Infinity Wars – Gerry Duggan, Mike Deodato Jr, Andy MacDonald, Cory Smith & Mark Bagley (Panini / Marvel)

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How many times has creation nearly been torn apart because of six little stones? I have no idea, and I’m assuming that most of you have lost count as well, but I know that it’s a lot.  Having the power to control all of reality, time and space, those pesky stones been sought by all manner of tyrants and would-be intergalactic despots, but mostly they been the collective object of desire for the Mad Titan, Thanos. Time and time again he’s pursued them and his warped dream of a Universe shaped by his will and each and every single time, Thanos has been thwarted at the last moment*.  However, in what seems like a genuine attempt to change his destiny and escape the cycle that he’s been perpetually caught in, Thanos as Infinity Wars begins, has given up his pursuit of the stones. It’s a mistake that he soon regrets, as before he can change his mind, which given his previous endeavours there’s every chance he would, Thanos is removed from the field of play by a most unlikely assassin with a long standing grudge and a whole load of daddy issues.

One would think, knowing Thanos and his lust for the stones that the heroes of Earth and their associates, the ones holding and thus being responsible for safeguarding the Infinity stones wouldn’t be particularly agreeable to meeting up and having all six of the gems in the same place at once.  But even the most powerful of heroes, especially the Sorcerer Supreme, can be blinded by arrogance, and in the midst of a meeting with the other guardians of the Infinity Stones, the aforementioned assassin strikes and following a showdown for the ages claims the stones.  Having ultimate power, and having dealt with the heroes in a most unexpected and original fashion, it’s left up to the recently resurrected Adam Warlock, Loki and his chronicler to save the heroes, the universe and everything else from the hands of Thanos’ nemesis and put everything back in its right time and place in reality. Which isn’t exactly easy as the whole ultimate power and infinity stones thing complicates matters a hundred fold. But as you’ve almost certainly guessed and knowing how good usually prevails in these situations, everything eventually works out.  Sort of.  And by sort of, I mean that there are a few tears before bedtime and when all is said and done, the futures of one team of heroes and its members are irrevocably changed.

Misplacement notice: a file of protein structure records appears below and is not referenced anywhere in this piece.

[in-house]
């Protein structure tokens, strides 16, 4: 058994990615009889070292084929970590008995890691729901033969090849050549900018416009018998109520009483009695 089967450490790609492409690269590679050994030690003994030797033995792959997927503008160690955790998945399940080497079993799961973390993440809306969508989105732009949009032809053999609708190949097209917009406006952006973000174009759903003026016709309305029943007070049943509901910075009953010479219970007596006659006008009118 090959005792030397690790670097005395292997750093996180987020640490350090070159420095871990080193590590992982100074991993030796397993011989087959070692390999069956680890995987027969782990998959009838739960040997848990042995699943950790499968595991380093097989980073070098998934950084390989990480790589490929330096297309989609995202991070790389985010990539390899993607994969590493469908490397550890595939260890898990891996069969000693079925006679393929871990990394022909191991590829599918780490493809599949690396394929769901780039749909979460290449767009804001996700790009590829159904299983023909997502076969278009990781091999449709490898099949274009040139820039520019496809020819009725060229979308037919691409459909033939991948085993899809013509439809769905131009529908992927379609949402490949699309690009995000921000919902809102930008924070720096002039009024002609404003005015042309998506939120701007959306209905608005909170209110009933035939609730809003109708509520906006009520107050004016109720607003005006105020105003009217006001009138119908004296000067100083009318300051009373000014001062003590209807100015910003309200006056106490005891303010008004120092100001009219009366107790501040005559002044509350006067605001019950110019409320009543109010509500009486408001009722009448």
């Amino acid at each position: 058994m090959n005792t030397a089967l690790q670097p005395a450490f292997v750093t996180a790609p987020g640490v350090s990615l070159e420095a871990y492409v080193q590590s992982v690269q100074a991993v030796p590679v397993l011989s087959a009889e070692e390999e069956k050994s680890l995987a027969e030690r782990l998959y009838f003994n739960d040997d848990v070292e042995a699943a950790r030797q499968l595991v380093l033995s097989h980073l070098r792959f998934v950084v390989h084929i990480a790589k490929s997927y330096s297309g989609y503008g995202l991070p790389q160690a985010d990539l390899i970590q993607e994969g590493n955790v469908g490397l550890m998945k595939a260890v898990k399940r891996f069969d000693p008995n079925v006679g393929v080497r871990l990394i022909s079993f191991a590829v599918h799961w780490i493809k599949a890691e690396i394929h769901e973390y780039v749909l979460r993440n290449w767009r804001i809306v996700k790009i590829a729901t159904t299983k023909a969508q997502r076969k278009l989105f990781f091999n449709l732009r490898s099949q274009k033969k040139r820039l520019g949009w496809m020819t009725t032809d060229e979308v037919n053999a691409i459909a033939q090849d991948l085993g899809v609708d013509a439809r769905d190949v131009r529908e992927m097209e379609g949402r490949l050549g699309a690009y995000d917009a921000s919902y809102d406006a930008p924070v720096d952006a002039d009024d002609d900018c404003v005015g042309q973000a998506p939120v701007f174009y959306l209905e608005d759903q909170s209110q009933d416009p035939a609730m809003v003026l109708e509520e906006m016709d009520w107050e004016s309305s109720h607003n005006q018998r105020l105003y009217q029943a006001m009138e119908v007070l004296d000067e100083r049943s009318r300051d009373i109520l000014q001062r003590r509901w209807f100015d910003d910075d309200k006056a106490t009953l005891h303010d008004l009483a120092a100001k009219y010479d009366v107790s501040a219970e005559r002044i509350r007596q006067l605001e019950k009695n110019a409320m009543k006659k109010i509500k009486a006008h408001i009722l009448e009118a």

He did it; he actually went and did it. Gerry Duggan wrote a cosmic epic about the Infinity Stones that wasn’t all about Thanos, ties up all of the recent Guardians of the Galaxy arcs and leaves the door open for a possible sequel. And he did all that while telling a humdinger of a story that thanks a to the herculean talents of his assembled team of artistic genii, burns and burrows its way into the imagination. Utilising the idea that the apple never falls far from the tree and that nurture is just as a strong a factor in individual development as nature, Duggan has crafted a tale that forever alters the dynamic of one squad of “superheroes” whose rapid rise to prominence has now been cut short and shifts the balance of power and their universal constant, the infinity stones, in a most unexpected direction. Then there’s Loki. The way Duggan uses him in this story is sublime, subverting his norm, forcing him to be both hero and villain of the hour and making him decide who he actually wants to be before he’s whisked away to stumble through the next storied chapter of his life. Asgard may well be gone, but its sons live on. Absolute power doesn’t just corrupt absolutely, it changes everything… Tim Cundle

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